to hand him over to Oberon to use as a page. To get his revenge on Titania for her disobedience, Oberon sends his fairy servant, Puck, to fetch a purple flower with juice that makes people fall in love with the next creature they see. When Oberon overhears
Demetrius mistreating Helena, he tells Puck to anoint Demetrius so that will fall in love with the next person he sees. Puck mistakenly puts the flower juice on the eyes of the sleeping Lysander, who when he is woken by Helena, immediately falls in love with
her and rejects Hermia.
And that’s only the end of the second act; there are three more to go, involving, would you believe, Titania falling in love with Nick Bottom who is wearing the head of an ass!
The point is that at first reading it is complex, even nonsensical : much as a new beekeeper trying to sift through the plethora of information presented at the first bee class, unable to recognize that everything is related, everything has a cause
and an effect, that it all makes sense in the end. One has to persist; just as with Bloom’s Taxonomy, there is a basic amount of detail that has to be understood before one can start to use that information - to analyze, synthesize, evaluate and
eventually apply it.
On a second reading the roles of the various characters become more clear, as do the various sub-plots, just as a beekeeper starts to understand the roles of the queen, drone and worker bees as well
as the interactions between them, or the sub-plots of say assexual reproduction (swarming) and the sexual mating of a queen with a number of drones.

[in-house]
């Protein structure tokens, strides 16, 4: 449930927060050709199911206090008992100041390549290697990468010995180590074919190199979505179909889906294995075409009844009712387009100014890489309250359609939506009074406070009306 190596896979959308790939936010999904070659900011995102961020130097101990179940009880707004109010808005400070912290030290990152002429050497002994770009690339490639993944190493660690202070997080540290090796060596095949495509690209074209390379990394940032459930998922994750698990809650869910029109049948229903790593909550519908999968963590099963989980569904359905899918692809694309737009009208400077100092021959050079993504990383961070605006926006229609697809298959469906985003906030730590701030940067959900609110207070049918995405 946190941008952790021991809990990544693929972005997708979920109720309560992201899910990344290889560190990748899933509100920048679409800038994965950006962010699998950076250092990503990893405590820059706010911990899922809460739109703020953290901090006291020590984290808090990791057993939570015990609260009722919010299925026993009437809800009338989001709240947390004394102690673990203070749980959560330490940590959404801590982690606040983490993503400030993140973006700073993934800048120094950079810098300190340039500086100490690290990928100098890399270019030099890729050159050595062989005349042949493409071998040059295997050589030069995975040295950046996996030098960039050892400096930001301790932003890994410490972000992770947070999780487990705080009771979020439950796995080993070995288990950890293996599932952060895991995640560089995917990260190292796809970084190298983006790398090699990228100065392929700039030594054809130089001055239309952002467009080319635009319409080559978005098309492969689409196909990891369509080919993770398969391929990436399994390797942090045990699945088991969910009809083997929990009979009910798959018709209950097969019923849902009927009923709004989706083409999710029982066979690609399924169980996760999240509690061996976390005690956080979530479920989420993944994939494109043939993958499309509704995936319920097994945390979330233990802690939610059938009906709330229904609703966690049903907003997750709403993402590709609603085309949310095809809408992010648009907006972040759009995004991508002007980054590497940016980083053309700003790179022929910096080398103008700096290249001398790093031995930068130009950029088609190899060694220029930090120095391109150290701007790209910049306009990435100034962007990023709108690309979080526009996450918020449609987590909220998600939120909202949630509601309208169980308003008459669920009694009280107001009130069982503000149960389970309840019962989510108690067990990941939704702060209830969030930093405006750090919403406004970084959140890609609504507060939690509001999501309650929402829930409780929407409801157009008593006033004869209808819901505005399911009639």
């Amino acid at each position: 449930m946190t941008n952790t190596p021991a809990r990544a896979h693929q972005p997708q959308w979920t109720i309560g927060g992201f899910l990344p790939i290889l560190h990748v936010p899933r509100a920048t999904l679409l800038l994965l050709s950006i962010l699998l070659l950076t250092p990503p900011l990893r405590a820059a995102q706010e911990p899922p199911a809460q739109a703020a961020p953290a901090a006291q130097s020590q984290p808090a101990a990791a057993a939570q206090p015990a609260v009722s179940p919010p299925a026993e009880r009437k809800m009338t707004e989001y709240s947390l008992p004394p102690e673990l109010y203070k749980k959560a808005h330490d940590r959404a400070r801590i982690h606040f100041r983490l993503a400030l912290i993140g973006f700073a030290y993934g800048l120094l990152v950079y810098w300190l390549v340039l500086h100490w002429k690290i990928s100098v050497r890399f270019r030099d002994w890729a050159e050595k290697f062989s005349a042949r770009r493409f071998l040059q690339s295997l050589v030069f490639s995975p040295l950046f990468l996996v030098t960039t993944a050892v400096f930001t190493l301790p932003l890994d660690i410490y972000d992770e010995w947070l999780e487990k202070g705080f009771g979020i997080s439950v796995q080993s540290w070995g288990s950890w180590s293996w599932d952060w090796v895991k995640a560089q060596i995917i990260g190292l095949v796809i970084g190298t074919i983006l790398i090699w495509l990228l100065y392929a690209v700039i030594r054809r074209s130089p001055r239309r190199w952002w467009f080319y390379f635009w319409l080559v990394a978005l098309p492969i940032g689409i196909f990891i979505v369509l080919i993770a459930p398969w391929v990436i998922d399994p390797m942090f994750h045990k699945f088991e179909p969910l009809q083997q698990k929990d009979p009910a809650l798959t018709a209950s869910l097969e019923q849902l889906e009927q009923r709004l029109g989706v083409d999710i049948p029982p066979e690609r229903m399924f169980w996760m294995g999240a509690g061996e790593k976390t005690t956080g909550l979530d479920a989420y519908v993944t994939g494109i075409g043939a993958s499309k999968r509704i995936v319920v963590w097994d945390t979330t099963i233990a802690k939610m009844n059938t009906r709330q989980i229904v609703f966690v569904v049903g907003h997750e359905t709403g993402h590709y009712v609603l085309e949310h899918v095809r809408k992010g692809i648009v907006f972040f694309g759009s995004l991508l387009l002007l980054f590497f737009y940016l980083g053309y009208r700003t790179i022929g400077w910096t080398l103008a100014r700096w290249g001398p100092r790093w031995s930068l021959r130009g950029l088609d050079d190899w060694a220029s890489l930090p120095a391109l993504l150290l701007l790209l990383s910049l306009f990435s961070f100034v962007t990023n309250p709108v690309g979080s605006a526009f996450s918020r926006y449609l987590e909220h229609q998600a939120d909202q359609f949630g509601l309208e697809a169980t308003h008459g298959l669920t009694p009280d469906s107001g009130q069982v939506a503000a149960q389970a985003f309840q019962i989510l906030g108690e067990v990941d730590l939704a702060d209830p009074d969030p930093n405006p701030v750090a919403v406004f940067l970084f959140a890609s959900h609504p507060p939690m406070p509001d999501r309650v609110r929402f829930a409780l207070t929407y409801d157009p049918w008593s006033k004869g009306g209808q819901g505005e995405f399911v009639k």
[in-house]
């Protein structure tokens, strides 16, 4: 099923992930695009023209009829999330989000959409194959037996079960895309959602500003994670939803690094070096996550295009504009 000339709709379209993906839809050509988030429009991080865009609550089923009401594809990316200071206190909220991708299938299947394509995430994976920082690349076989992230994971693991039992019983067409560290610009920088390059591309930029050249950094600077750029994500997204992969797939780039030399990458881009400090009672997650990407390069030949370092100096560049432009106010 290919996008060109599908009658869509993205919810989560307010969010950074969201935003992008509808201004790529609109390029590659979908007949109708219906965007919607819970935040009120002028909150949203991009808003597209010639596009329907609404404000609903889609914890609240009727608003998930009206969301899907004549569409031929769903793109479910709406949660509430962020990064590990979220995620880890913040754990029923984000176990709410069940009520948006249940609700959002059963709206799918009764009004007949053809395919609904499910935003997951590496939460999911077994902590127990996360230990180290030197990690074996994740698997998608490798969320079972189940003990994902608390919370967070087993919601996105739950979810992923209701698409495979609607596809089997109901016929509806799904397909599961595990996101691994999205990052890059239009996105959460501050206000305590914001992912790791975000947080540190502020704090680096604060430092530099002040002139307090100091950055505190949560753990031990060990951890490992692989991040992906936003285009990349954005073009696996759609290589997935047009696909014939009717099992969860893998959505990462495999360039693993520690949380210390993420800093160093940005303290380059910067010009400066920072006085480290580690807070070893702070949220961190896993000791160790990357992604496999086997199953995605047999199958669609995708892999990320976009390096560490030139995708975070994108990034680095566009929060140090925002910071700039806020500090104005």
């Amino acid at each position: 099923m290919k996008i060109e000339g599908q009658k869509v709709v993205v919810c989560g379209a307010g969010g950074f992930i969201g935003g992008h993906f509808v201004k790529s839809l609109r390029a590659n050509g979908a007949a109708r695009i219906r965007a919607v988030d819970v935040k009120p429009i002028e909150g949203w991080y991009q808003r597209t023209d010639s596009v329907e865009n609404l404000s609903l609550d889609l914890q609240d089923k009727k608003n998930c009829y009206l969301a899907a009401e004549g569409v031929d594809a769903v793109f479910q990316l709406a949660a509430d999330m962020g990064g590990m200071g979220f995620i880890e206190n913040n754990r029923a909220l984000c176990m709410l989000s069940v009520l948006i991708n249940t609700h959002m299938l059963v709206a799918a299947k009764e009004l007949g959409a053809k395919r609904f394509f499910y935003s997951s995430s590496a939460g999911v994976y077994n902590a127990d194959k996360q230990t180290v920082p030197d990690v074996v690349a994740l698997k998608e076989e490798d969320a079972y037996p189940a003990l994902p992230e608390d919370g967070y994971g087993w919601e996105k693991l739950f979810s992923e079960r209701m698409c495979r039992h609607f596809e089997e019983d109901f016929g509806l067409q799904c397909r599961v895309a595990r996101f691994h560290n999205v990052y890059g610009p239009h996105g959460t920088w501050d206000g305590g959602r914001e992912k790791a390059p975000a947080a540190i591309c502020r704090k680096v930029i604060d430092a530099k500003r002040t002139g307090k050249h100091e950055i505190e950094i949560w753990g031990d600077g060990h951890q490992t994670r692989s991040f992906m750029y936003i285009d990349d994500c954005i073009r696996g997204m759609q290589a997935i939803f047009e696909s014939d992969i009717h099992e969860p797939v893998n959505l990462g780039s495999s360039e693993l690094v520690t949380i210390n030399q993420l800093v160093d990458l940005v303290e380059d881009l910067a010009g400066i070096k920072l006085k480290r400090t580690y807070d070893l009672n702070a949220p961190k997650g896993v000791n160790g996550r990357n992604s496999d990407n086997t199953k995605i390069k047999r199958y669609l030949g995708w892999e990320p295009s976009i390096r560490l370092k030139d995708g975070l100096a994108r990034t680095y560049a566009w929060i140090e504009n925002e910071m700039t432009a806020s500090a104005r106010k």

A third reading might reveal the complexity of the characters, or the
sheer beauty of the language, and we can spend an infinite amount of time parsing each sentence, teasing out different meanings, and making different applications of this fairy tale to our own lives.
“Love looks not with the
eyes, but with the mind; and therefore is winged Cupid painted blind,” wrote Shakespeare. And a little later, “Lord, what fools these mortals be!”
A Midsummer’s Night Dream, like
all of Shakespeare’s plays, portrays recognizable people in situations that all of us experience at one time or another in our lives—love, marriage, death, manipulation, power and powerlessness, fantasy, mourning, guilt, the need to make
difficult choices, separation, reunion and reconciliation. It does so with great humanity, tolerance, and wisdom, helping us to understand what it is to be human and how to cope with the problems of being so.
those who persevere are invariably captivated by the sheer wonder of a honey bee society and are drawn into the minutia of their lives, each detail of which increases ones understanding of the larger picture. Gradually a larger meaning comes through, stressing
the lessons of the natural world and what is lost when we lose that connection, either through ignorance or arrogance. That is where I am at as I read this ‘book’ for yet another time.
For Tautz and Steen,
as expressed so beautifully in their epilog, “The winter cluster is a small example of the general principle that governs the bees community - an unconditional and mutual sharing. Only while all care for one another in the ‘knowledge’
that they will be cared for themselves, can they be a superorganism. Is this the message from the bees? To hold up a world to us in which the Golden Rule - the principle of treating others other we would want to be treated - is a lived reality?”
Fortunately our play ends happily. Lysander, Hermia, Demetrius and Helena are joyfully reunited and agree to share the Duke's wedding day. Bottom and Flute present their play before the wedding guests and, as the three couples
retire to bed, Puck and the fairies return to bless the palace and its people.
All’s Well That Ends Well. May it be so with your bees this season.